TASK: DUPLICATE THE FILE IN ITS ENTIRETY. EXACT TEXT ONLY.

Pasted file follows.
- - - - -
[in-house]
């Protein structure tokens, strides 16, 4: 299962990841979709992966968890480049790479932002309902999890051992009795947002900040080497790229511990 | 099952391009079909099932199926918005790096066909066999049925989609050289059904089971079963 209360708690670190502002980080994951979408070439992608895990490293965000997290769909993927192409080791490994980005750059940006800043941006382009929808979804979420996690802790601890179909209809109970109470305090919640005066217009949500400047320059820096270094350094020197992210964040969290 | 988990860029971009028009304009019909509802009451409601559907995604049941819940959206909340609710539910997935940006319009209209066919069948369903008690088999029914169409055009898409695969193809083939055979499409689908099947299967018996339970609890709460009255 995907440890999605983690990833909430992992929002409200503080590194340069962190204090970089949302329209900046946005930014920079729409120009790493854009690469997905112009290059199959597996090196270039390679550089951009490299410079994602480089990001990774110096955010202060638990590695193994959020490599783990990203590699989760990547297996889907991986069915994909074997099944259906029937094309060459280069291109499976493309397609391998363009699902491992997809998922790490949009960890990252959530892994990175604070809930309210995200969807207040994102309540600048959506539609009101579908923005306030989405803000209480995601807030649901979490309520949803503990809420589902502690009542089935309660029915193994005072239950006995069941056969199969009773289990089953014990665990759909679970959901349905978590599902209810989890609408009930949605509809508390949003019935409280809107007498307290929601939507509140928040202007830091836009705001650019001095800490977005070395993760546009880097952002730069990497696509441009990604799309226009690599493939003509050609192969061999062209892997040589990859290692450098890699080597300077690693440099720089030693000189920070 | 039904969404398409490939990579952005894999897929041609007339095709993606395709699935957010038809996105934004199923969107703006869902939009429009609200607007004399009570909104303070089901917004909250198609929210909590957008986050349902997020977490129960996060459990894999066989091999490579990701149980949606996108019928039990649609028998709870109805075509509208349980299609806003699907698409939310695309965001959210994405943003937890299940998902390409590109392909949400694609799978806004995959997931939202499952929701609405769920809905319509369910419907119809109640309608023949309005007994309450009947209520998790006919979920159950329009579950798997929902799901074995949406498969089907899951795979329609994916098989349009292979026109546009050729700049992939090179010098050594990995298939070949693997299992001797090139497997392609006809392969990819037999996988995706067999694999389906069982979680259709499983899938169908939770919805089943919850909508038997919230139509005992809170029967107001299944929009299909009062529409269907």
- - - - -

[in-house]
């Protein structure tokens, strides 16, 4: 299962990841979709992966968890480049790479932002309902999890051992009795947002900040080497790229511990 | 099952391009079909099932199926918005790096066909066999049925989609050289059904089971079963 209360708690670190502002980080994951979408070439992608895990490293965000997290769909993927192409080791490994980005750059940006800043941006382009929808979804979420996690802790601890179909209809109970109470305090919640005066217009949500400047320059820096270094350094020197992210964040969290 | 988990860029971009028009304009019909509802009451409601559907995604049941819940959206909340609710539910997935940006319009209209066919069948369903008690088999029914169409055009898409695969193809083939055979499409689908099947299967018996339970609890709460009255 995907440890999605983690990833909430992992929002409200503080590194340069962190204090970089949302329209900046946005930014920079729409120009790493854009690469997905112009290059199959597996090196270039390679550089951009490299410079994602480089990001990774110096955010202060638990590695193994959020490599783990990203590699989760990547297996889907991986069915994909074997099944259906029937094309060459280069291109499976493309397609391998363009699902491992997809998922790490949009960890990252959530892994990175604070809930309210995200969807207040994102309540600048959506539609009101579908923005306030989405803000209480995601807030649901979490309520949803503990809420589902502690009542089935309660029915193994005072239950006995069941056969199969009773289990089953014990665990759909679970959901349905978590599902209810989890609408009930949605509809508390949003019935409280809107007498307290929601939507509140928040202007830091836009705001650019001095800490977005070395993760546009880097952002730069990497696509441009990604799309226009690599493939003509050609192969061999062209892997040589990859290692450098890699080597300077690693440099720089030693000189920070 | 039904969404398409490939990579952005894999897929041609007339095709993606395709699935957010038809996105934004199923969107703006869902939009429009609200607007004399009570909104303070089901917004909250198609929210909590957008986050349902997020977490129960996060459990894999066989091999490579990701149980949606996108019928039990649609028998709870109805075509509208349980299609806003699907698409939310695309965001959210994405943003937890299940998902390409590109392909949400694609799978806004995959997931939202499952929701609405769920809905319509369910419907119809109640309608023949309005007994309450009947209520998790006919979920159950329009579950798997929902799901074995949406498969089907899951795979329609994916098989349009292979026109546009050729700049992939090179010098050594990995298939070949693997299992001797090139497997392609006809392969990819037999996988995706067999694999389906069982979680259709499983899938169908939770919805089943919850909508038997919230139509005992809170029967107001299944929009299909009062529409269907």